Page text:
Rio de Janeiro is still plagued by controversy and internal issues while preparing for the Olympic Games.
On the punch list: How to deal effectively with the Zika virus and city crime. Finish a key subway line. Oh, and manage the ongoing fallout from an unprecedented political and economic crisis.
Two Brazilian tourism officials told CNNMoney that Rio will be ready for the Games. They say that security will be beefed up and the number of Zika cases in Rio has plummeted in Brazil’s winter months. All the athletic facilities are now complete too.
Still, athletes and would-be tourists to the Olympic Games are concerned. Here’s why.
The unfinished subway line
A subway line that would connect Rio to the Olympic facilities is still incomplete. It’s supposed to be finished on August 1, just four days before the Olympics begin.
The state of Rio de Janeiro is responsible for its construction. The government declared a state of financial emergency, and last week it received a federal bailout of about $900 million.
However, none of that money went to the subway line. It’s been used to beef up security and get cops overdue pay.
Officials say the subway line will be done on time. When pressed, Antonio Pedro Figueira de Mello, tourism minister for the city of Rio, told CNNMoney last week that the subway construction will meet its deadline. “I’m sure, I’m 100%. The metro is going to be there.”
Zika and crime raise concerns
“We are not worried about mosquitoes,” Antonio Pedro said about Zika.
But some athletes are scared about Zika. Among those who have said they will skip the games are golfers Rory McIIroy and Jason Day.
Jose Antonio Parente, the president of Brazil’s tourism institute, Embratur, said there were 8,000 reported cases of Zika in Rio in February, but by June that number had shrunk to 366 cases.
“By August we expect that number to be very close to zero,” Parente told CNNMoney through a translator.
Crime is another concern.
Two weeks ago, several armed men barged into a hospital in Rio that has been designated to treat tourists for the Olympics. Shots were fired as they attempted to rescue a druglord. One person died and two others were injured.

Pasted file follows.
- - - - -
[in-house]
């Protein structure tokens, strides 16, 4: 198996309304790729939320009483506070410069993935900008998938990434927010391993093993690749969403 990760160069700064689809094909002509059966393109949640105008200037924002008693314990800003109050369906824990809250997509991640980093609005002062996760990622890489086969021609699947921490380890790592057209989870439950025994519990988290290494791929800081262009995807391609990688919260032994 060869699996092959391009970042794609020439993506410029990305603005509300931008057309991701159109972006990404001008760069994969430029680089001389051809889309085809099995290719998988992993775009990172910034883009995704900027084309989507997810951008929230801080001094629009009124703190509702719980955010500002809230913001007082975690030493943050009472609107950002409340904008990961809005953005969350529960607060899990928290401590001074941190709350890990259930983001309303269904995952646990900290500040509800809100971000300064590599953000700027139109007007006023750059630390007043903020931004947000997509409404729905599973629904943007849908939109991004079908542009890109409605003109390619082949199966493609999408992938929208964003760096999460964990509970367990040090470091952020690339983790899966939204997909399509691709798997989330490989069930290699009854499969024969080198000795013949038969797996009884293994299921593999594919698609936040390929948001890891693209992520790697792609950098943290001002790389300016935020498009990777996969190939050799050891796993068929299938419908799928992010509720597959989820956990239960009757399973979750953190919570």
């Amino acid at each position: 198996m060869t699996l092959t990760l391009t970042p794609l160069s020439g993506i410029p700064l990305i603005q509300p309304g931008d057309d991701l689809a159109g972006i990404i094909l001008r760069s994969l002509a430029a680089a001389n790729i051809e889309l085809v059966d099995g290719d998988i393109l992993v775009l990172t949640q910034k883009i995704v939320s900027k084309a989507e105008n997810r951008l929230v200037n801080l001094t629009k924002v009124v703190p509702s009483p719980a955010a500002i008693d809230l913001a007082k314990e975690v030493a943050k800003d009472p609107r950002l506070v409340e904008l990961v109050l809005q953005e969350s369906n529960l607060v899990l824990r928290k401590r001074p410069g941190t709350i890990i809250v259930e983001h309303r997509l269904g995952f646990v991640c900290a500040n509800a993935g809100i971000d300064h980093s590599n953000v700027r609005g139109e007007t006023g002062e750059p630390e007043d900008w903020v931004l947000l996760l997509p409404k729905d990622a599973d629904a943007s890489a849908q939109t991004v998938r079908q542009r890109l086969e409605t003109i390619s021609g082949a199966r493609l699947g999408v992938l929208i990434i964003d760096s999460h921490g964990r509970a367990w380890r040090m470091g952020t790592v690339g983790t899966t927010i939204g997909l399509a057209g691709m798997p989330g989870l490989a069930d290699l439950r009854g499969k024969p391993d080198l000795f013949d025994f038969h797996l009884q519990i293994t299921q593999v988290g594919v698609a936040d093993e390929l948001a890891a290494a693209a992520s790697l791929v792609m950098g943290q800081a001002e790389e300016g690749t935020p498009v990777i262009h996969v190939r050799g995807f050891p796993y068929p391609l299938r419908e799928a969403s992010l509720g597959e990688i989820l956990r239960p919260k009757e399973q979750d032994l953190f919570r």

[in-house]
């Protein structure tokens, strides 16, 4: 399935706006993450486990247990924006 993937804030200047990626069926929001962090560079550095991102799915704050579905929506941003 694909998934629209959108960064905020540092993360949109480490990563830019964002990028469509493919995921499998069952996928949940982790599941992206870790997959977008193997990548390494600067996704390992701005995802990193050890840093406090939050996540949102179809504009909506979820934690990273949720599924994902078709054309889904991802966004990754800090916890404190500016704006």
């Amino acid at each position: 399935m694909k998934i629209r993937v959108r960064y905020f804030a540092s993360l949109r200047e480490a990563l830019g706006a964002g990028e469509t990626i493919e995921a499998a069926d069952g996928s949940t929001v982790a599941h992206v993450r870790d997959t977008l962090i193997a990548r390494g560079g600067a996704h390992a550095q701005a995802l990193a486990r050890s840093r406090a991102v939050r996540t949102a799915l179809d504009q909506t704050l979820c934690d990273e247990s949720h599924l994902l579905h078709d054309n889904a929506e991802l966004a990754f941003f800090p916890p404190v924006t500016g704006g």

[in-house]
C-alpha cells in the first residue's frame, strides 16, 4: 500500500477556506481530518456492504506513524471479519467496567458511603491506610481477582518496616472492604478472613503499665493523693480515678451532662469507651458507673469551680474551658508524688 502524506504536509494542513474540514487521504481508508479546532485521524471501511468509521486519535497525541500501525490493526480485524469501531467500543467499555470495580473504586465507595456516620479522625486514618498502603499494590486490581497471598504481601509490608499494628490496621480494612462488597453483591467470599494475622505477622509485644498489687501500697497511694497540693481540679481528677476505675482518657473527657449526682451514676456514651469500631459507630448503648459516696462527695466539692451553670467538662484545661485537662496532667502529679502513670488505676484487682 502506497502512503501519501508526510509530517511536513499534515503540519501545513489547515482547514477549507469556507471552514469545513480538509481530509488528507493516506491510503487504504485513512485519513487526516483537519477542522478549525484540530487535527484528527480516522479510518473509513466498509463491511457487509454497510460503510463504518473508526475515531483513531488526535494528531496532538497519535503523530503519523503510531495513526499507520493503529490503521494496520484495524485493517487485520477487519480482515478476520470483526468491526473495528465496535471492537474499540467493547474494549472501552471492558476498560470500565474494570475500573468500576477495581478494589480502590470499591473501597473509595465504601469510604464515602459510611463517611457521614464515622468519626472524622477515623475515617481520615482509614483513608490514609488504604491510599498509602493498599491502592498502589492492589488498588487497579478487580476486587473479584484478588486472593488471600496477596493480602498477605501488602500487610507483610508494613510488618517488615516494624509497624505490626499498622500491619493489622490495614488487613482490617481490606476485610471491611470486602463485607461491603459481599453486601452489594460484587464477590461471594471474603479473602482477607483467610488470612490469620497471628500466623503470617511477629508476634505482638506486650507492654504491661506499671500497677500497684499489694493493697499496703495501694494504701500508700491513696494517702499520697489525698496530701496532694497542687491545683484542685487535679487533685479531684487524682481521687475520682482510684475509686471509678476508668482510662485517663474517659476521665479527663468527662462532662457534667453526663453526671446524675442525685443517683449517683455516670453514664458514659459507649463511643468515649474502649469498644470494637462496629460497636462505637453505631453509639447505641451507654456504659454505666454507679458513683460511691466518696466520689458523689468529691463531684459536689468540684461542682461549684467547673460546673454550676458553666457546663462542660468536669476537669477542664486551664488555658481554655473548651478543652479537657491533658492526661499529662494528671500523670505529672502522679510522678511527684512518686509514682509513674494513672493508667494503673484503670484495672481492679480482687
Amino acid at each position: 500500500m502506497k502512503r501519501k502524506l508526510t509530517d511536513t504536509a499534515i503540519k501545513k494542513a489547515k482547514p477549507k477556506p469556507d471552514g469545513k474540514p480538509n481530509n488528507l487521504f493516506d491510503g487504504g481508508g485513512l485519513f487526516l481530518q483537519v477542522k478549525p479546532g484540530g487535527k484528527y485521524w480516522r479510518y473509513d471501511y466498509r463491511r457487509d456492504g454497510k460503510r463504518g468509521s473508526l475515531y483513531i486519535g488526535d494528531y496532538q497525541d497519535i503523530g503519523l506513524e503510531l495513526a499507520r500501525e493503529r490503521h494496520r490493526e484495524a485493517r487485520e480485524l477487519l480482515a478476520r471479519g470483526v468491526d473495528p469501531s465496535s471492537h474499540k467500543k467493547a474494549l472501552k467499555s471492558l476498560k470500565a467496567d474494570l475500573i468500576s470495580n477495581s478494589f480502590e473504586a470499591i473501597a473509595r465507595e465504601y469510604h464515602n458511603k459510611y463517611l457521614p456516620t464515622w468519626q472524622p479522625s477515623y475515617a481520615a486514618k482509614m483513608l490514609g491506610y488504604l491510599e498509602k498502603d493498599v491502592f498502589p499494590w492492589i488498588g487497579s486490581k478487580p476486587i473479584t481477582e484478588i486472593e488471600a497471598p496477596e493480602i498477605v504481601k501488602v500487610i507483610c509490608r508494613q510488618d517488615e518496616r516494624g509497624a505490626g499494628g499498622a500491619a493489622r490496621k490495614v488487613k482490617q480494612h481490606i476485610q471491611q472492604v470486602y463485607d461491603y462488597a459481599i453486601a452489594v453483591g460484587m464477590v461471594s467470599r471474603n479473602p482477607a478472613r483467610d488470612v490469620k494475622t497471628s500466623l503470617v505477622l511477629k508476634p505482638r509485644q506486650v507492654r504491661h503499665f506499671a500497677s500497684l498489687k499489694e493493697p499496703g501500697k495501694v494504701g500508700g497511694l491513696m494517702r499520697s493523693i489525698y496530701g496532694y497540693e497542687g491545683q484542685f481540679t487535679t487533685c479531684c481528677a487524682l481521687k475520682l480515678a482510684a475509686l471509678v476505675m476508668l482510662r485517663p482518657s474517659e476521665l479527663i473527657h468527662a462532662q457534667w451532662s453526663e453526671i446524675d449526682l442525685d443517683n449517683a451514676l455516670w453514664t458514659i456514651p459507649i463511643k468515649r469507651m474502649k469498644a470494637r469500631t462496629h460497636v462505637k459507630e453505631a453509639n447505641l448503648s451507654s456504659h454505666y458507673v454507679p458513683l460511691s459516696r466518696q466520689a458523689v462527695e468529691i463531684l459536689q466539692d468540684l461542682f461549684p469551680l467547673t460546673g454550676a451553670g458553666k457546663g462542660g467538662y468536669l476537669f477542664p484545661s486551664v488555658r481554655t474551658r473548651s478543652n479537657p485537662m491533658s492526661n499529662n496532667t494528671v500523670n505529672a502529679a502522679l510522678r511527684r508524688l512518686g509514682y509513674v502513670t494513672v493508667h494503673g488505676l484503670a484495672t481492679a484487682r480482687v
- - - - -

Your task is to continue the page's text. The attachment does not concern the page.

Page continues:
On top of that, a paralympian from Australia was mugged in broad daylight recently.
Parente says there will be 85,000 military and police officers in Rio during the games, which would be about twice the amount of the London Games.
Officials brush off the incidents.
“It’s something that just happens in big cities,” said Antonio Pedro, referring to the paraolympian’s mugging.
Political tumult and economic crisis
The Summer Games were supposed to be Brazil’s big moment. When it won the games in 2009, the country was considered an emerging power — its economy was bigger than the United Kingdom’s in 2011.
Now, Brazil’s economy is in its longest recession since the 1930s, triggered by a steep fall in commodity prices and the widespread corruption scandal at Brazil’s state-run oil company, Petrobras.
In May, Congress voted to begin an impeachment trial against President Dilma Rousseff. That suspended her presidency for six months, and interim President Michel Temer isn’t having much more luck. Three of his ministers have resigned due to corruption allegations.
Brazil’s tourism officials say the upheaval is not that much different than it was in 2014, when the country hosted the soccer World Cup.
“If you look at the World Cup [in 2014], we are living in more or less the same moment,” Antonio Pedro said.
Before the World Cup, demonstrators took to the streets to protest spending on stadiums. And the economy was starting to turn south.
But Brazil’s unemployment rate was 6.8%. Today it’s 11.2%. Its economy was flat in 2014 and will contract severely in 2016. And of course the president had not been impeached.